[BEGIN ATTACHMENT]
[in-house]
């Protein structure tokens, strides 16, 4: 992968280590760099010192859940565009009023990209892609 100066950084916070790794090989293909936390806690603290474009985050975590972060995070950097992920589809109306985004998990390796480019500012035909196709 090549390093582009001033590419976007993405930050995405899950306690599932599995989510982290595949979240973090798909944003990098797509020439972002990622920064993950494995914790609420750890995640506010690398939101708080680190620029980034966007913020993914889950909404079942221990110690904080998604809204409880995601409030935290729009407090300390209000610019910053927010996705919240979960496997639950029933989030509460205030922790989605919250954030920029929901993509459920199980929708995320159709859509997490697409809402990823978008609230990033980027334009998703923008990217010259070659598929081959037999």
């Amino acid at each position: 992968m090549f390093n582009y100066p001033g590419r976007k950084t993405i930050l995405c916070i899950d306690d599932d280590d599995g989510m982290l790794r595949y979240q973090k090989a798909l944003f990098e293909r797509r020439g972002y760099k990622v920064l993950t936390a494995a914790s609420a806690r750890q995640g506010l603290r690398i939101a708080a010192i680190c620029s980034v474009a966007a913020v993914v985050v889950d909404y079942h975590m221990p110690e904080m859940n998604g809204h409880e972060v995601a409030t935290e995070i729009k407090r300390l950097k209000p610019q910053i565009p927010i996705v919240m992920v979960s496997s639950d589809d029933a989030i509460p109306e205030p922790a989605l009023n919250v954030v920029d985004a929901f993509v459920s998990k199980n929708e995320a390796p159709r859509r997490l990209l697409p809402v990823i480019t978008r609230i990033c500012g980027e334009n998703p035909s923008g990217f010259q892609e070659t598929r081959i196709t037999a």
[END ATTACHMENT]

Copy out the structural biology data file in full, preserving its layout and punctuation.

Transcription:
[in-house]
């Protein structure tokens, strides 16, 4: 992968280590760099010192859940565009009023990209892609 100066950084916070790794090989293909936390806690603290474009985050975590972060995070950097992920589809109306985004998990390796480019500012035909196709 090549390093582009001033590419976007993405930050995405899950306690599932599995989510982290595949979240973090798909944003990098797509020439972002990622920064993950494995914790609420750890995640506010690398939101708080680190620029980034966007913020993914889950909404079942221990110690904080998604809204409880995601409030935290729009407090300390209000610019910053927010996705919240979960496997639950029933989030509460205030922790989605919250954030920029929901993509459920199980929708995320159709859509997490697409809402990823978008609230990033980027334009998703923008990217010259070659598929081959037999």
């Amino acid at each position: 992968m090549f390093n582009y100066p001033g590419r976007k950084t993405i930050l995405c916070i899950d306690d599932d280590d599995g989510m982290l790794r595949y979240q973090k090989a798909l944003f990098e293909r797509r020439g972002y760099k990622v920064l993950t936390a494995a914790s609420a806690r750890q995640g506010l603290r690398i939101a708080a010192i680190c620029s980034v474009a966007a913020v993914v985050v889950d909404y079942h975590m221990p110690e904080m859940n998604g809204h409880e972060v995601a409030t935290e995070i729009k407090r300390l950097k209000p610019q910053i565009p927010i996705v919240m992920v979960s496997s639950d589809d029933a989030i509460p109306e205030p922790a989605l009023n919250v954030v920029d985004a929901f993509v459920s998990k199980n929708e995320a390796p159709r859509r997490l990209l697409p809402v990823i480019t978008r609230i990033c500012g980027e334009n998703p035909s923008g990217f010259q892609e070659t598929r081959i196709t037999a």